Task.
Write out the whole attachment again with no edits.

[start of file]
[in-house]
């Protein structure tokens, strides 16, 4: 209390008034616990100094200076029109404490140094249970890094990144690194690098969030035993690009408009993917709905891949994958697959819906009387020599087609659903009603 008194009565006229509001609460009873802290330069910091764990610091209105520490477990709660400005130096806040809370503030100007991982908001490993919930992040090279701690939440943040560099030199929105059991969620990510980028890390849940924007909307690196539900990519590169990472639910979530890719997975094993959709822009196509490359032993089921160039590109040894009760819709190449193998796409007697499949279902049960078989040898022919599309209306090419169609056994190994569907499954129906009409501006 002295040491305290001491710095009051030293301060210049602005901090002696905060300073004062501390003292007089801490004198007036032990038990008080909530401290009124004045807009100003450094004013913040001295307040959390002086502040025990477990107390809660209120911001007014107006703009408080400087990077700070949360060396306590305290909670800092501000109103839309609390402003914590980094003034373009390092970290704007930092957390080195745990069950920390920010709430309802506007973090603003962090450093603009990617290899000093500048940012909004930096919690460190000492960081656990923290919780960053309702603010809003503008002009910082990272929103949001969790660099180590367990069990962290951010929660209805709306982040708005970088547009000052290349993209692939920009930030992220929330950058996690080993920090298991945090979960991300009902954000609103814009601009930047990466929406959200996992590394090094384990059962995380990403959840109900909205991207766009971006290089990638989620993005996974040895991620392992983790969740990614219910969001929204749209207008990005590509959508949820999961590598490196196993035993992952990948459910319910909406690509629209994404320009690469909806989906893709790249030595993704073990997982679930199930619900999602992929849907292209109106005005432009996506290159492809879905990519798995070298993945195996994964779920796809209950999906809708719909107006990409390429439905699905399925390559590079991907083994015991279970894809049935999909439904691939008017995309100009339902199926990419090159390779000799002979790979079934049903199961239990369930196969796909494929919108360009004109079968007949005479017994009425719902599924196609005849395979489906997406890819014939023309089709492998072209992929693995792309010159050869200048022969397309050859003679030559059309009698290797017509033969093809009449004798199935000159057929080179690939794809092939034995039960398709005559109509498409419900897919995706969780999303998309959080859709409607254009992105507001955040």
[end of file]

[in-house]
């Protein structure tokens, strides 16, 4: 209390008034616990100094200076029109404490140094249970890094990144690194690098969030035993690009408009993917709905891949994958697959819906009387020599087609659903009603 008194009565006229509001609460009873802290330069910091764990610091209105520490477990709660400005130096806040809370503030100007991982908001490993919930992040090279701690939440943040560099030199929105059991969620990510980028890390849940924007909307690196539900990519590169990472639910979530890719997975094993959709822009196509490359032993089921160039590109040894009760819709190449193998796409007697499949279902049960078989040898022919599309209306090419169609056994190994569907499954129906009409501006 002295040491305290001491710095009051030293301060210049602005901090002696905060300073004062501390003292007089801490004198007036032990038990008080909530401290009124004045807009100003450094004013913040001295307040959390002086502040025990477990107390809660209120911001007014107006703009408080400087990077700070949360060396306590305290909670800092501000109103839309609390402003914590980094003034373009390092970290704007930092957390080195745990069950920390920010709430309802506007973090603003962090450093603009990617290899000093500048940012909004930096919690460190000492960081656990923290919780960053309702603010809003503008002009910082990272929103949001969790660099180590367990069990962290951010929660209805709306982040708005970088547009000052290349993209692939920009930030992220929330950058996690080993920090298991945090979960991300009902954000609103814009601009930047990466929406959200996992590394090094384990059962995380990403959840109900909205991207766009971006290089990638989620993005996974040895991620392992983790969740990614219910969001929204749209207008990005590509959508949820999961590598490196196993035993992952990948459910319910909406690509629209994404320009690469909806989906893709790249030595993704073990997982679930199930619900999602992929849907292209109106005005432009996506290159492809879905990519798995070298993945195996994964779920796809209950999906809708719909107006990409390429439905699905399925390559590079991907083994015991279970894809049935999909439904691939008017995309100009339902199926990419090159390779000799002979790979079934049903199961239990369930196969796909494929919108360009004109079968007949005479017994009425719902599924196609005849395979489906997406890819014939023309089709492998072209992929693995792309010159050869200048022969397309050859003679030559059309009698290797017509033969093809009449004798199935000159057929080179690939794809092939034995039960398709005559109509498409419900897919995706969780999303998309959080859709409607254009992105507001955040």